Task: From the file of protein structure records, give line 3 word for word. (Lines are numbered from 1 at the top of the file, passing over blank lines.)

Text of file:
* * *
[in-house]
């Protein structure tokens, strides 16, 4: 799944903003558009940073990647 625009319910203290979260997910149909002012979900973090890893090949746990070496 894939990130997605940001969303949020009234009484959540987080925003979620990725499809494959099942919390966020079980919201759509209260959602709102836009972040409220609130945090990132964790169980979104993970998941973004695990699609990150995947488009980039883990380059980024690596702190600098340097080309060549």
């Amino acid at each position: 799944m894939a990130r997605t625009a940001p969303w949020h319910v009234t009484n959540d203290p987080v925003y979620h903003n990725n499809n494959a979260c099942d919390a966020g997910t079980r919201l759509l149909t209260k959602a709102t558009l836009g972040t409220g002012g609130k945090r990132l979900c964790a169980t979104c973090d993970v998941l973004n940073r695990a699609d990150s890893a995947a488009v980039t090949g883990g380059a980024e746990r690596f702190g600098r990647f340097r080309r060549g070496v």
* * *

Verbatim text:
């Amino acid at each position: 799944m894939a990130r997605t625009a940001p969303w949020h319910v009234t009484n959540d203290p987080v925003y979620h903003n990725n499809n494959a979260c099942d919390a966020g997910t079980r919201l759509l149909t209260k959602a709102t558009l836009g972040t409220g002012g609130k945090r990132l979900c964790a169980t979104c973090d993970v998941l973004n940073r695990a699609d990150s890893a995947a488009v980039t090949g883990g380059a980024e746990r690596f702190g600098r990647f340097r080309r060549g070496v």